"Travis County Will Fund Public Integrity Unit" was first published by The Texas Tribune, a nonprofit, nonpartisan media organization that informs Texans — and engages with them — about public policy, politics, government and statewide issues.
The Travis County Commissioners Court agreed on Tuesday to restore some money to the Travis County district attorney’s Public Integrity Unit after Gov. Rick Perry in June eliminated state funding for the office. The five-member commissioners court voted 4-1 on the proposal, which will cost Travis County taxpayers about $1.8 million next year.
The funding fight was the latest in a series of struggles for embattled Travis County District Attorney Rosemary Lehmberg, who was arrested for and convicted of drunken driving in April. Despite pressure from lawmakers and Perry, Lehmberg refused to resign. Perry cut funding for the integrity unit — which investigates public corruption, insurance fraud and motor fuels tax fraud — for the next two years, arguing in his veto explanation that "the person charged with ultimate responsibility of that unit has lost the public's confidence.”
Lehmberg told the commissioners on Tuesday that continuing the unit's work was vital and that it affects both Travis County and all of Texas.
She said the staff had already “scrubbed down our budget” to eliminate unnecessary costs.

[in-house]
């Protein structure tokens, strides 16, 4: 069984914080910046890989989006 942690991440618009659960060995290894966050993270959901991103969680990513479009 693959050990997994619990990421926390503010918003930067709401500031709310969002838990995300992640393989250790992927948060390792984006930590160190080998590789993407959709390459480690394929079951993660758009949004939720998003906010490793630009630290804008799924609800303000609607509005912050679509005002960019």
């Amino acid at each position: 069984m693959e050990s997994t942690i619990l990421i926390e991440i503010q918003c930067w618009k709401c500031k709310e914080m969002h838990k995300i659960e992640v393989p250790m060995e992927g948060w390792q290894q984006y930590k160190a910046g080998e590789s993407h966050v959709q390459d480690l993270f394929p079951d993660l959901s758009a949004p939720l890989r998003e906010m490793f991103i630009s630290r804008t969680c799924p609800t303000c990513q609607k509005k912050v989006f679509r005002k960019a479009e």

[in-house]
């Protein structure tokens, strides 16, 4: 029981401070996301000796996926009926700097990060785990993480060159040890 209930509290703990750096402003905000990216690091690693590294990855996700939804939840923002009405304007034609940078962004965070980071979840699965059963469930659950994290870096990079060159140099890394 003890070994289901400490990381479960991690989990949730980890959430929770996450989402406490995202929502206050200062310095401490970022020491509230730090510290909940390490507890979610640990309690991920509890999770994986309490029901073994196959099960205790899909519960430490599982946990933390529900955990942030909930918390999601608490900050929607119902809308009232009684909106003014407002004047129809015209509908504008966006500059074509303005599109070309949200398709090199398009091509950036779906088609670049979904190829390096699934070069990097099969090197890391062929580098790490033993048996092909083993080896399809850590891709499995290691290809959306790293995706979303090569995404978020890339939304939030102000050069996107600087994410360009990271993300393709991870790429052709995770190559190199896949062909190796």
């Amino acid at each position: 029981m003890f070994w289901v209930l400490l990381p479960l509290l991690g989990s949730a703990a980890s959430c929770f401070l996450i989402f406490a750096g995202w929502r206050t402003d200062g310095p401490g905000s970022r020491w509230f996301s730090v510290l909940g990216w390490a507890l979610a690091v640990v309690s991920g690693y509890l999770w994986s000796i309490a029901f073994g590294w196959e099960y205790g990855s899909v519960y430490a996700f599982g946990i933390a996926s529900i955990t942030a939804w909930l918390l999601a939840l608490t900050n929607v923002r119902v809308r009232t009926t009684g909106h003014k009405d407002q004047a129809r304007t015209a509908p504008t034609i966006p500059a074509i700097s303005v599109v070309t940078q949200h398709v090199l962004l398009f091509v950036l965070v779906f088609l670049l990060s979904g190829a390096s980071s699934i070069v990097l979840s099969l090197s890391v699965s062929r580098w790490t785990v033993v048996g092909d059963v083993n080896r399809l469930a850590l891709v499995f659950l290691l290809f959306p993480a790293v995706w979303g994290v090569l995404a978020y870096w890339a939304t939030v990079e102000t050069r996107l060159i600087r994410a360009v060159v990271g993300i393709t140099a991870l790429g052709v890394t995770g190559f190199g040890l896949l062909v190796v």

The new budget will be substantially less than the unit’s previous annual operating budget of $3.7 million, which had been funded by the state. Its annual budget will now total $2.5 million, including $1.8 million from county tax funds and up to $734,422 from forfeited property controlled by the county.
The smaller budget will require the unit to reduce some of its responsibilities. At least 52 of its current 425 cases — primarily in insurance and tax fraud — will be returned to the referring state agencies, and the unit will no longer take statewide cases, Lehmberg said.
The plan will also reduce the number of employees from 34 to 24.
The proposed budget for the unit will take effect in October, when its new fiscal year begins.
Commissioner Gerald Daugherty, who was the only vote against the proposal, argued forcefully against using taxpayer money to fund the unit.
“Is it fair to the taxpayers of Travis County to take [the unit’s budget] on?” he asked.
Though the other four commissioners acknowledged the difficulty of asking taxpayers to shoulder the burden, “we have to make some of the tough decisions here,” said Commissioner Margaret Gomez.
“We have a moral responsibility as well as the district attorney to prosecute crime,” said Commissioner Bruce Todd. “My fear is that some of that would be lost by simply saying, 'no.'”
After the hearing, Lehmberg declined to answer questions about the personal fallout from her April conviction, but said she was working “steadfastly” to regain voters’ confidence.
“It is not Rick Perry’s job to fire me or to relieve me,” Lehmberg said. “He did not elect me, Travis County voters elected me, and I answer to them.”
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